Below is some information about useful prediction tools, phone apps and pre-season updates to help plan for the coming season.
Blackspot Manager for field peas
Field pea growers can use the Blackspot Manager to help reduce the risk associated with the fungal disease blackspot (syn. Ascochyta blight) by sowing when the risk prediction for blackspot is low. New updates are available at https://www.agric.wa.gov.au/field-peas/crop-disease-forecast-2016.
The recent rain (May 8 and 9, 2016) has reduced the blackspot risk in many parts of the state including areas such as Horsham where the blackspot risk from mid-May is now low. The blackspot risk at Benalla, Charlton, Hopetoun and Swan Hill will be medium until mid-May, but with continued rain the risk in these areas is expected to reduce, but check the Blackspot Manager for updates.
Further information regarding the blackspot manager can be found here. Blackspot Manager is produced by the Department of Agriculture and Food Western Australia (DAFWA) with support from the Grains Research and Development Corporation (GRDC) and fortnightly forecasts are available between May and June. Updates can be accessed on the DAFWA Blackspot Manager 2016 here.
A free SMS blackspot alert service is also available. To subscribe text blackspot, your name, and nearest weather station or location to 0475 959 932.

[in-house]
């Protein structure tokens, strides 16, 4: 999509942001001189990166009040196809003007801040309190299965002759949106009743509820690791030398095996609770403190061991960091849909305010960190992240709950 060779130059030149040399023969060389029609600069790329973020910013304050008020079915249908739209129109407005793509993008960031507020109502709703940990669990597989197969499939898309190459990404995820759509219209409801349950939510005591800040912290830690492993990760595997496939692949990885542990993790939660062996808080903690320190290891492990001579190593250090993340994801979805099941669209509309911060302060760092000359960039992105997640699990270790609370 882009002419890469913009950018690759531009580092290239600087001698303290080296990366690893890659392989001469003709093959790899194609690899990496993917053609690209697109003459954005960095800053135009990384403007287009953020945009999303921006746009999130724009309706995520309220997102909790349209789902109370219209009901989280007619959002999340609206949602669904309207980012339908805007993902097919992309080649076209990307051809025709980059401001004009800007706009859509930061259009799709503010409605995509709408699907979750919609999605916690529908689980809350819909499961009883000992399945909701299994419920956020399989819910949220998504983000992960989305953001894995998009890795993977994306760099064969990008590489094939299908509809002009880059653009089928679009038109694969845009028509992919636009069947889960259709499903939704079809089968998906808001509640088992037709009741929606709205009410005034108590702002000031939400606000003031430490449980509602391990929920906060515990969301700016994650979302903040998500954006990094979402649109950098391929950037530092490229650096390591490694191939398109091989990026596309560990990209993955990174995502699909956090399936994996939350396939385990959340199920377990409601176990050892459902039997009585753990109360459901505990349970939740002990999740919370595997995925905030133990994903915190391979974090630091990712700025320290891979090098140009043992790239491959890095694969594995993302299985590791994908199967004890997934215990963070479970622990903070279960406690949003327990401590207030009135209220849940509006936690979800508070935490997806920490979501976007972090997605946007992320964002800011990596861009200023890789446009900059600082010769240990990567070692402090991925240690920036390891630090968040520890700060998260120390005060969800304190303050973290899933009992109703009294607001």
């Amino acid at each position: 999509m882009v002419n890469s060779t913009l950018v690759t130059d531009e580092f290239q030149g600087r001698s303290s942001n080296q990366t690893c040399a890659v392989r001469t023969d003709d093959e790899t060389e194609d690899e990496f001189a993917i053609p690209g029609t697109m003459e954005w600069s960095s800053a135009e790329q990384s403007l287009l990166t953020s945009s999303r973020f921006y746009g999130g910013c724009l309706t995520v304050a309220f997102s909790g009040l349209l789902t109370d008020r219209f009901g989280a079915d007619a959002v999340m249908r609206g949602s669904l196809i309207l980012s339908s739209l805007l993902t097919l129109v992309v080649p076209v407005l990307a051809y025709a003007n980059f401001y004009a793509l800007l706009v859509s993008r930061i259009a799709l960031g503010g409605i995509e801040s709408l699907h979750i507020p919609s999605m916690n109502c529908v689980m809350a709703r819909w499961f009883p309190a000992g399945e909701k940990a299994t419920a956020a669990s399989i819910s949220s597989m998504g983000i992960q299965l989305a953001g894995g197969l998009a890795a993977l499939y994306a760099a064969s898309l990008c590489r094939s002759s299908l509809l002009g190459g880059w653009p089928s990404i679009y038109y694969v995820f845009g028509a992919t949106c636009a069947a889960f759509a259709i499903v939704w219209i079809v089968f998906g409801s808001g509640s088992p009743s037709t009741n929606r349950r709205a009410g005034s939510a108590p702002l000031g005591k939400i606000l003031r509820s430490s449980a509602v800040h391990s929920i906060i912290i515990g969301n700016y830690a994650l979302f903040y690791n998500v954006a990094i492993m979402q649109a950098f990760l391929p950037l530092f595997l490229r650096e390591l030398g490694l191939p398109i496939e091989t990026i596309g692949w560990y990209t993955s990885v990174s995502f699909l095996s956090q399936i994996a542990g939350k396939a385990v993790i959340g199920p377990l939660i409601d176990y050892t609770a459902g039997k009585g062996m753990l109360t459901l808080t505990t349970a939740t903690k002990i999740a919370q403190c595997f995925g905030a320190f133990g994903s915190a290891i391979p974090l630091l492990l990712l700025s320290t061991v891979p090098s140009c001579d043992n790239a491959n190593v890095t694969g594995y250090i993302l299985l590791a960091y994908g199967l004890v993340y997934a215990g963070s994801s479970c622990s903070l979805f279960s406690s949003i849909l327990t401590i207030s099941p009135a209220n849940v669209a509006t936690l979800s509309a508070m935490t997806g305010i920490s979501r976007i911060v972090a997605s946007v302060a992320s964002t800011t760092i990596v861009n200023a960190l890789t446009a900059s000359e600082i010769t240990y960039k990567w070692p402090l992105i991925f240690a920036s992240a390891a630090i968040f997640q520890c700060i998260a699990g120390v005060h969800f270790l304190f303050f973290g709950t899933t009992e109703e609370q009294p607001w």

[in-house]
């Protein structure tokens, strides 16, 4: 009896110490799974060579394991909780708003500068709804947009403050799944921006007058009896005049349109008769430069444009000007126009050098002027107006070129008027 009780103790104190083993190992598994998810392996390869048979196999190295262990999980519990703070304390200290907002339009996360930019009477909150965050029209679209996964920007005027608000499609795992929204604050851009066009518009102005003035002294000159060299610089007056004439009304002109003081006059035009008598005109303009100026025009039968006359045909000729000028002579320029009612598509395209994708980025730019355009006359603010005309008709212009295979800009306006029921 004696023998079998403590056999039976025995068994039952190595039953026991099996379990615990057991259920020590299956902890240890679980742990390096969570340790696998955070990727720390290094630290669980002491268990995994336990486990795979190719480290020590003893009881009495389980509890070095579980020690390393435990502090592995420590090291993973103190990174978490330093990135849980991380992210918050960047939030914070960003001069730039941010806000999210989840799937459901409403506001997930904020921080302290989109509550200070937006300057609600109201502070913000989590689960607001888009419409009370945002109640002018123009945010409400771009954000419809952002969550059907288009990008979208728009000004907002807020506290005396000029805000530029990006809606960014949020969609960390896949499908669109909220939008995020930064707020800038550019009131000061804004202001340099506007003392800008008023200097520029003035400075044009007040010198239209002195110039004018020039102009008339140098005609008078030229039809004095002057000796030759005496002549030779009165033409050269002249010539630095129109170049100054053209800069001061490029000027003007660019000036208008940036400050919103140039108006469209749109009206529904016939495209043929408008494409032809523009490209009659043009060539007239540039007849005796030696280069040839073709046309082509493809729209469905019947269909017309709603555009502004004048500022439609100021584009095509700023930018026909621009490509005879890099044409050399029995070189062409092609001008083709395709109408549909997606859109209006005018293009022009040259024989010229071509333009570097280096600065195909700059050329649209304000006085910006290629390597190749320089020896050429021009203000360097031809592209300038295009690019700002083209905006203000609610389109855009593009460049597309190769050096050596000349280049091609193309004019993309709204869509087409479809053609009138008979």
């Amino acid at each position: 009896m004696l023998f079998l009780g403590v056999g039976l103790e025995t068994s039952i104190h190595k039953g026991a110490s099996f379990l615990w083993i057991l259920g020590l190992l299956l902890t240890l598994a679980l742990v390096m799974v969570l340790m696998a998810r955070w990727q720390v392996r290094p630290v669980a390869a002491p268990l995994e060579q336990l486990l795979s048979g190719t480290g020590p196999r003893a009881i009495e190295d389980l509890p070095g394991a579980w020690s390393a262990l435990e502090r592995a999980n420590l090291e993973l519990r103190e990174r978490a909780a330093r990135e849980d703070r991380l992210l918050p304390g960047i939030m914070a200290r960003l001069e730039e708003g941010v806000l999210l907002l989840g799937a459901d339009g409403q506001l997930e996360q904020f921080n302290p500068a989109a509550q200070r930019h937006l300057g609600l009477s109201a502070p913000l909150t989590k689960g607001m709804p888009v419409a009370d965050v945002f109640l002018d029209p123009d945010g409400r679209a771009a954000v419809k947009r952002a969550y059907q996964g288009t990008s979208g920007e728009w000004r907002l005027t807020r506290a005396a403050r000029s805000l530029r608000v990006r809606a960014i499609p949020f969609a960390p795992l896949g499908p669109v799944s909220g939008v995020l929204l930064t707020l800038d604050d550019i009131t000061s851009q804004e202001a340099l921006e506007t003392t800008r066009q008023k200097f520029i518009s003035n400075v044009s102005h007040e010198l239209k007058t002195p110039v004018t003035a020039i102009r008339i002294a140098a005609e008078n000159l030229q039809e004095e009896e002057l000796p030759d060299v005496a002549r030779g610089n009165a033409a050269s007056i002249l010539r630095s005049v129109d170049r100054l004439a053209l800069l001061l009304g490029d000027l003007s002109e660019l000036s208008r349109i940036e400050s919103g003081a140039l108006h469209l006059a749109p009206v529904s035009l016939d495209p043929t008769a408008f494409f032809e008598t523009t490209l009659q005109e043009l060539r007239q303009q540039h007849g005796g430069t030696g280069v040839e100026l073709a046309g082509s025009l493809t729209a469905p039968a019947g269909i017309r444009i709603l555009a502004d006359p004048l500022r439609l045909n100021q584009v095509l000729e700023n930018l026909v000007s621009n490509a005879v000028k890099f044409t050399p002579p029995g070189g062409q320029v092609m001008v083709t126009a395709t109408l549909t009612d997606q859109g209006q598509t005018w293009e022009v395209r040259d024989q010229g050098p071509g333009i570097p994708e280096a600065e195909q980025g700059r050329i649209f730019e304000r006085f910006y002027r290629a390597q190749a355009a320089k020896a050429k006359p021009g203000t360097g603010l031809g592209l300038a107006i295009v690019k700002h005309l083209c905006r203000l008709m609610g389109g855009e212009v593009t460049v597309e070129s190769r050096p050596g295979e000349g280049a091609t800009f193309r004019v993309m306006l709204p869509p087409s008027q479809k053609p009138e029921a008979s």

Practices to reduce risk if sowing in a high or medium risk period:
- Do not sow adjacent to field pea stubble.
- Sow into paddocks with at least a four year rotation of field pea.
- If the potential yield is over 2t/ha, then use P-Pickel T seed treatment and if the conditions are conducive for disease apply mancozeb (2kg/ha) at the 9-nodes stage and again at early flowering (SARDI Field pea disease management guide).
Further information on blackspot management
Ag Note – Ascochyta Blight of Field Peas
CropPro.com.au – Crop Disease Manual, Ascochyta Blight of Field peas
Pre-season disease updates
Know what to expect this season. Pre-season disease updates are available for cereals, oilseeds and pulses at http://www.extensionaus.com.au/category/field-crop-diseases/
Not quite sure what that disease is? A range of online tools and smartphone apps are now available to help identify disease crop diseases. These have been developed with help from Australian plant pathologists and researchers. Further information can be found at http://www.extensionaus.com.au/diagnosing-disease-theres-an-app-for-that/
The Crop Disease Manual can be found online at CropPro.com.au